Peatland classification of West Siberia based on Landsat imagery

Wednesday, 17 December 2014
Irina Terentieva1,2, Mikhail Glagolev3,4, Elena Lapshina2 and Shamil S Maksyutov5, (1)Tomsk State University, Tomsk, Russia, (2)Yugra State University, Khanty-Mansiysk, Russia, (3)Moscow State University, Moscow, Russia, (4)Russian Academy of Sciences, Institute of Forest Science, Uspenskoe, Russia, (5)National Institute for Environmental Studies, Tsukuba, Japan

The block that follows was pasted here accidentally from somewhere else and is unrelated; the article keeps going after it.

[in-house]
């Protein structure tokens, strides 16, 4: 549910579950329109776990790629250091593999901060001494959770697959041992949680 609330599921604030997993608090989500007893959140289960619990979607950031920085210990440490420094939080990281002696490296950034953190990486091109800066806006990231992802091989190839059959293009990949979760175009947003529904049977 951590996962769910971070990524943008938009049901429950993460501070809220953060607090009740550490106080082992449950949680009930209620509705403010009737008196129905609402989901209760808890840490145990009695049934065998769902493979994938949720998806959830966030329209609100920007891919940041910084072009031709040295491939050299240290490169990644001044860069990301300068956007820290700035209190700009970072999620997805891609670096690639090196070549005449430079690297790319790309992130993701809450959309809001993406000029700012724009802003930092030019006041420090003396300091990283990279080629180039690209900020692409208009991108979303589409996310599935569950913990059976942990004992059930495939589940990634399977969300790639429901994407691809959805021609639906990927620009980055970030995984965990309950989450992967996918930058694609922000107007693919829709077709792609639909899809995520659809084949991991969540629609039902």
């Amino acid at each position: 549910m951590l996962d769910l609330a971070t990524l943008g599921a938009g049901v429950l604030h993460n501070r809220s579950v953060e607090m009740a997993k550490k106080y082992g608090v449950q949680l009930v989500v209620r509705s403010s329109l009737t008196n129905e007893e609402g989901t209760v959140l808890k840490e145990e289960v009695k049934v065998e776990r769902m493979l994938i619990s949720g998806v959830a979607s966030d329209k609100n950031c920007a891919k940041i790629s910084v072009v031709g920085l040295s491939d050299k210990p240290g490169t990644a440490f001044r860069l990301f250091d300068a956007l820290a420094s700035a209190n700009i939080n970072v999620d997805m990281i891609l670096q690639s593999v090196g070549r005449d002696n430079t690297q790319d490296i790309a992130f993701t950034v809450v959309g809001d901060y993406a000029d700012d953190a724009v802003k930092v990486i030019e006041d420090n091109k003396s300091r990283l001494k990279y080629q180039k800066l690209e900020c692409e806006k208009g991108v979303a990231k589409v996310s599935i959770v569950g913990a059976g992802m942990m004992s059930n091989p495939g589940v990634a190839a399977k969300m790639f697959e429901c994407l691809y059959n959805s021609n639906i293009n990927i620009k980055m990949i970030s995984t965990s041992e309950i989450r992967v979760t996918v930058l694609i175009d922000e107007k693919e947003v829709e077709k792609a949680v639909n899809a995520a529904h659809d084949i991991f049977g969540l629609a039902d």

Increasing interest in peatlands for prediction of environmental changes requires an understanding of its geographical distribution. West Siberia Plain is the biggest peatland area in Eurasia and is situated in the high latitudes experiencing enhanced rate of climate change. West Siberian taiga mires are important globally, accounting for about 12.5% of the global wetland area. A number of peatland maps of the West Siberia was developed in 1970s, but their accuracy is limited. Here we report the effort in mapping West Siberian peatlands using 30 m resolution Landsat imagery. As a first step, peatland classification scheme oriented on environmental parameter upscaling was developed. The overall workflow involves data pre-processing, training data collection, image classification on a scene-by-scene basis, regrouping of the derived classes into final peatland types and accuracy assessment. To avoid misclassification peatlands were distinguished from other landscapes using threshold method: for each scene, Green-Red Vegetation Indices was used for peatland masking and 5th channel was used for masking water bodies. Peatland image masks were made in Quantum GIS, filtered in MATLAB and then classified in Multispec (Purdue Research Foundation) using maximum likelihood algorithm of supervised classification method. Training sample selection was mostly based on spectral signatures due to limited ancillary and high-resolution image data. As an additional source of information, we applied our field knowledge resulting from more than 10 years of fieldwork in West Siberia summarized in an extensive dataset of botanical relevés, field photos, pH and electrical conductivity data from 40 test sites. After the classification procedure, discriminated spectral classes were generalized into 12 peatland types. Overall accuracy assessment was based on 439 randomly assigned test sites showing final map accuracy was 80%. Total peatland area was estimated at 73.0 Mha. Various ridge-hollow and ridge-hollow-pool bog complexes prevail here occupying 34.5 Mha. They are followed by lakes (11.1 Mha), fens (10.7 Mha), pine-dwarf-shrub sphagnum bogs (9.3 Mha) and palsa complexes (7.4 Mha).